Canada issued the
stamp in 1980 to commemorate the centennary of the transfer of the
Arctic Islands from Britain to Canada. The Islands became a part of
the Northwest Territories, until 1999 when most of the islands plus a
large part of the rest of the Northwest Territories became Nunavut.
The four stamp
strip shows the growth of Canada from the Confederation of Nova
Scotia, New Burnswick and the Province of Canada in 1867, and the
Northwest Territories and the Province of Manitoba, to the inclusion
of British Columbia in 1871, Prince Edward Island in 1873, the
enlargement of Manitoba in 1881. In 1898 the Yukon Territory was
created and in 1905 the Provinces of Saskatchewan and Alberta were set
up. The adjustment of the border between Quebec and Labrador was
made in 1927 and Newfoundland joined Canada in 1949.
Fort Saint Louis ~ 1692
shortly after the attack on Quebec by the English Admiral William
Phips, the Governor ordered the construction of the first military
defense building erected in Quebec city. The Fort was completed in
1692 and existed under French and British control until 1854.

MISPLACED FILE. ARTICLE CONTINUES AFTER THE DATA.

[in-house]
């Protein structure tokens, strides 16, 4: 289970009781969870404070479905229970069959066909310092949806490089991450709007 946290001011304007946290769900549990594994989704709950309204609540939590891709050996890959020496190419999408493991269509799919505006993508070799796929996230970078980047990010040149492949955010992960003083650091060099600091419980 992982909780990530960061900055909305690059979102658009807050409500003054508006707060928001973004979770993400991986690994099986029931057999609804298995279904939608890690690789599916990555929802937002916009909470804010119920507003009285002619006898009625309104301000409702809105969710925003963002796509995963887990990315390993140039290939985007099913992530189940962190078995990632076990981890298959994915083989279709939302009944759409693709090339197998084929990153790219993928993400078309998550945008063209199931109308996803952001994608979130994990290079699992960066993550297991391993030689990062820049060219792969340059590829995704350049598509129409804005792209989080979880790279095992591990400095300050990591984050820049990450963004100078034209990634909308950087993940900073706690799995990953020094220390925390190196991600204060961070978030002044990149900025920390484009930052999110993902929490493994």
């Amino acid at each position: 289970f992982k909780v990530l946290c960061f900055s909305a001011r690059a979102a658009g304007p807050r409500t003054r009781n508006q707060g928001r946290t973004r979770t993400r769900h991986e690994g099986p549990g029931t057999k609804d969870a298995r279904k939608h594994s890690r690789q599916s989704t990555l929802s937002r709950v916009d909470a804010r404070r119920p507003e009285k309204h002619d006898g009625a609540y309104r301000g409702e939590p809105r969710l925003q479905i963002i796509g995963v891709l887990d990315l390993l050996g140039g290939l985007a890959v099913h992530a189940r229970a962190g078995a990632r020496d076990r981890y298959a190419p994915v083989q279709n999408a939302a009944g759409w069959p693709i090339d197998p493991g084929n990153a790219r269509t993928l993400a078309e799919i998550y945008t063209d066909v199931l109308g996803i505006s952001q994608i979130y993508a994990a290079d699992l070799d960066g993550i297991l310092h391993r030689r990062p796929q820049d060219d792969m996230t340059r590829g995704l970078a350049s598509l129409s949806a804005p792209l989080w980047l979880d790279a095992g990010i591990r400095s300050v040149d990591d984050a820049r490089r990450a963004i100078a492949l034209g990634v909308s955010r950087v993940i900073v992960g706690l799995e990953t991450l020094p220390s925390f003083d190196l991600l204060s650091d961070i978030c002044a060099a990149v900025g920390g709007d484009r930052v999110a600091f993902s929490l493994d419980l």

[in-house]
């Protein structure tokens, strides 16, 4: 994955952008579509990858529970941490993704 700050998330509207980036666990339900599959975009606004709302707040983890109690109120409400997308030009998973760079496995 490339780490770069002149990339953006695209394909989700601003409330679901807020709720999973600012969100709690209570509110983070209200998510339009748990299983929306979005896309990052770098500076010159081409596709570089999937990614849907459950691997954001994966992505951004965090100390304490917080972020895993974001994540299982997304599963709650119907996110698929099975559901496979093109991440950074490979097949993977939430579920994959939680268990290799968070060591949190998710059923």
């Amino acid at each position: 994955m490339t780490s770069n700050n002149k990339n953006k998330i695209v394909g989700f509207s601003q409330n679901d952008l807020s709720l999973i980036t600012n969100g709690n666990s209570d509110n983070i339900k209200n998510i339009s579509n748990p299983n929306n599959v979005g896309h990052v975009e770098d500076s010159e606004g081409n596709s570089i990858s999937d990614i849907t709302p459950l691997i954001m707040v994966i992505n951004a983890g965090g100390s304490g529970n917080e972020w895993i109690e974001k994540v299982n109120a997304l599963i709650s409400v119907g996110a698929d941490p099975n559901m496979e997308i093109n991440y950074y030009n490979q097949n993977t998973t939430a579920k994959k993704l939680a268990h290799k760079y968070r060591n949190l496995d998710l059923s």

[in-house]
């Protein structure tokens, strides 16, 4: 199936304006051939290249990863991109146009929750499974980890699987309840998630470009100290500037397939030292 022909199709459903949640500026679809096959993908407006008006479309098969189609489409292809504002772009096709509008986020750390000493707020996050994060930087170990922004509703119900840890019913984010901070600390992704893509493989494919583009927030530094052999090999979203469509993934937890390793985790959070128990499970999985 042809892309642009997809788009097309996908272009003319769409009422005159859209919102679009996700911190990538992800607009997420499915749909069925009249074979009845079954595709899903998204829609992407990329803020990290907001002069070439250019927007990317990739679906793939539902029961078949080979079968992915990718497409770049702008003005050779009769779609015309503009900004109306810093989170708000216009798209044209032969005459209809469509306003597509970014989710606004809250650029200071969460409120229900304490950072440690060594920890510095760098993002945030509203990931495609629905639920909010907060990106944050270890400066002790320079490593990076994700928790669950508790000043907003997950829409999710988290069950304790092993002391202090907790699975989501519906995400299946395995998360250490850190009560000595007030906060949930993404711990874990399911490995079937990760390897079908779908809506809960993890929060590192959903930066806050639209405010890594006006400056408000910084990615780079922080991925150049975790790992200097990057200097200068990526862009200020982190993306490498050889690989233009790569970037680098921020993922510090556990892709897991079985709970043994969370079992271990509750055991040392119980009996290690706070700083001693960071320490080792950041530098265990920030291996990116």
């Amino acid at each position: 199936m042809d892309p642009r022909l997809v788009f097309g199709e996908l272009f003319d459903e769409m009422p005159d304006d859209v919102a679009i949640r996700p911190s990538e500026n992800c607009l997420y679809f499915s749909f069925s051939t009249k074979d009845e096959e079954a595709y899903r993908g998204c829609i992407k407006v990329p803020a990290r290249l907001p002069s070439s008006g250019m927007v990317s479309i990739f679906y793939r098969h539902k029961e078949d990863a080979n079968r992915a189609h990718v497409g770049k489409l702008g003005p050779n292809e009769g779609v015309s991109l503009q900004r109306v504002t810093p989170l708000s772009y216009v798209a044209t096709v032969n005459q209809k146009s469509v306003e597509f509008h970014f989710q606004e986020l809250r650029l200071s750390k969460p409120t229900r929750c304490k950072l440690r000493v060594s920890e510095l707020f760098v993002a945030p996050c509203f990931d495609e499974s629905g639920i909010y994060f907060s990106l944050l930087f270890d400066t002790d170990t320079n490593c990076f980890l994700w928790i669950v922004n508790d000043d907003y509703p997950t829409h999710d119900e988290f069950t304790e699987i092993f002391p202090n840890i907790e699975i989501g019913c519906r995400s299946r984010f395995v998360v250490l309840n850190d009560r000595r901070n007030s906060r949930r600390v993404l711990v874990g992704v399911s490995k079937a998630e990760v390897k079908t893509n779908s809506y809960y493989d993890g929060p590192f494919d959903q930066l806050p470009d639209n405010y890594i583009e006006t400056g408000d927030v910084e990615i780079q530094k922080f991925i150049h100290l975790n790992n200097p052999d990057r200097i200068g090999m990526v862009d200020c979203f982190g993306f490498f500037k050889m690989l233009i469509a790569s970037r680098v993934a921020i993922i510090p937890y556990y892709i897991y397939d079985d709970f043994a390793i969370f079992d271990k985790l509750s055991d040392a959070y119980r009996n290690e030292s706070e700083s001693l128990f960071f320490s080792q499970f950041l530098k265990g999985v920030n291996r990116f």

The stamp was issued in 1972 to mark the Tercentenary
of the appointment of Louis de Baude, Count of Frontenac and Palluau
(1622-1698) as governor of New France. It shows Philippe Hébert's
(1850-1917) statue of Frontenac which is in Quebec City. In the
background appears a sketch of Fort Saint-Louis, Quebec, residence of
the Governors of New France, as it was at the time of Frontenac's
Issac Brock ~ 1812
Issac Brock, the “Hero of
Upper Canada,” was born on Guernsey on October 6, 1769. In 1802 he
arrived in Canada, a lieutenant-Colonel in the 49th Foot Regiment.
Nine years later he was promoted to Major General, and made
administrator of Upper Canada, present day Ontario. Following a
successful attack on Detroit which resulted in the capture of the city
and the surrender of the American General Hull, Brock was knighted.
Three days later he was killed at Queenston Heights.
The map shows the island of Guernsey in the English
Channel off Cherbourg, France where General Brock was born. Upper
Canada is shown as it would have appeared in 1812. The cities of
Detroit and Queenston Heights are also shown on the map, as is Toronto
the site of CAPEX (Canadian Philatelic Exhibition), and the place of
issue for the souvenir sheet on June 8, 1996.
The picture on the stamp in the upper right corner
reproduces a painting of Brock on his horse, Alfred. The original is
displayed in the lobby of the Schmon Tower on the Brock University
campus. The stamp on the lower left of the sheet shows Brock with
Tecumseh, whom Brock had recruited to the British and Canadian side in
the War of 1812.